Emotional Development

By  on May 14, 2007
Teach Your Child How To Deal With Emotions

Your Child Is Watching You
Babies form strong emotional bonds with their parents and caregivers. They will look to you to learn how to deal with the many changes they are experiencing. As children become toddlers, they start learning how to be more independent. They will begin to experience frustration, anger and disappointment. The example you set will help your child learn to deal with his feelings.

Expressing Feelings
Children experience all kinds of feelings, including sadness, happiness, anger and fear. Coping with those feelings and expressing them in a healthy way are important things for small children to learn.

    Letting your children know that you will love and accept them, no matter what, helps them bounce back from difficult times. It also helps them be able to share their needs and feelings with others, and helps your child mature. Teaching your toddler that talking things out when he is upset can help him feel better. Reassure your child that everyone has strong feelings sometimes.

    A child's own anger or frustration may startle them. They need to learn from you how to deal with their emotions. Never discipline your toddler for showing emotions, but teach your child how to deal with their feelings appropriately. Throwing or breaking things are not options, but it might be the only way they know to express their emotions until they learn, from you, the proper way to react to frustration.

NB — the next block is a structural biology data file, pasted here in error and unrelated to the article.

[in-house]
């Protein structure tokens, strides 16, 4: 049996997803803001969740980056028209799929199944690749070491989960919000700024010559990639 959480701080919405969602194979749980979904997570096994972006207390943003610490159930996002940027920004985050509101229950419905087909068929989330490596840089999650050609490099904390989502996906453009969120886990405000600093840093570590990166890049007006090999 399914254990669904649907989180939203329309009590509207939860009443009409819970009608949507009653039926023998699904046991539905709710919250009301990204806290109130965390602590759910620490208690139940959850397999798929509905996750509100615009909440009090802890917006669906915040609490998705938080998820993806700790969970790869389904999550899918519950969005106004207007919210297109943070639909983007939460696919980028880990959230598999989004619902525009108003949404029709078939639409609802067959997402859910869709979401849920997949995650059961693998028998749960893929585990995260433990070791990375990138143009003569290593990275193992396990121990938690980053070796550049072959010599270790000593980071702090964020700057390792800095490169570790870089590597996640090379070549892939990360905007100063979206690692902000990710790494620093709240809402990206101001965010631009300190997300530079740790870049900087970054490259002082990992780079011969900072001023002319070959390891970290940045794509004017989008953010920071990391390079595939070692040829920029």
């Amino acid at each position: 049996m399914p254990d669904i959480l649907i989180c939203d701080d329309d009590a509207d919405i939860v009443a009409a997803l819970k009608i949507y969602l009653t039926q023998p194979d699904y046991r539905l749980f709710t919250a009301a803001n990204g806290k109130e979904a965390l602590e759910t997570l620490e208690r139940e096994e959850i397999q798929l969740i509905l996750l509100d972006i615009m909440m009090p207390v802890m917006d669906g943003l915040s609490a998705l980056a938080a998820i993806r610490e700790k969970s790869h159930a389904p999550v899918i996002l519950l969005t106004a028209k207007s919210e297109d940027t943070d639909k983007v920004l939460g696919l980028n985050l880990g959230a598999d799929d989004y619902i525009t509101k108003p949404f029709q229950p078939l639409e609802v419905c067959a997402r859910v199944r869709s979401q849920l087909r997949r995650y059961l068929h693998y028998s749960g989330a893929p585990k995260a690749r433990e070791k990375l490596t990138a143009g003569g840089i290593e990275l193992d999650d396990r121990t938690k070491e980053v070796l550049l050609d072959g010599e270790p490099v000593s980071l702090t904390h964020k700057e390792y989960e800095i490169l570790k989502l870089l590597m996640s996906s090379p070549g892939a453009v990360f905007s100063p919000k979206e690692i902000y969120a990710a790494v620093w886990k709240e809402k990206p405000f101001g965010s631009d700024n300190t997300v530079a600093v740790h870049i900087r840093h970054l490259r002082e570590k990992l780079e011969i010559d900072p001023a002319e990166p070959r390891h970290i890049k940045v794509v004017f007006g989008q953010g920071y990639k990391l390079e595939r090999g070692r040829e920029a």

As they get older, children can learn to use physical movement, music or art to get their feelings out. As children learn to talk, they start to use words to show their emotions. They also start to understand how others feel, which helps when they play in groups.

For your children to have healthy emotional development, they need two things:
  • They need to be able to count on others to meet their needs.
  • They need to believe that the world is a safe and loving place.
    Every time you feed and hold your child when he is hungry or tired, your baby learns you will be there to meets his needs. Spending time doing things with adults close to them gives children a very important feeling of security and comfort. If you shield them from your dealing with strong emotions, they might have a difficult time dealing with their own. Let them observe how you properly deal with your own emotions whenever you can. BFY

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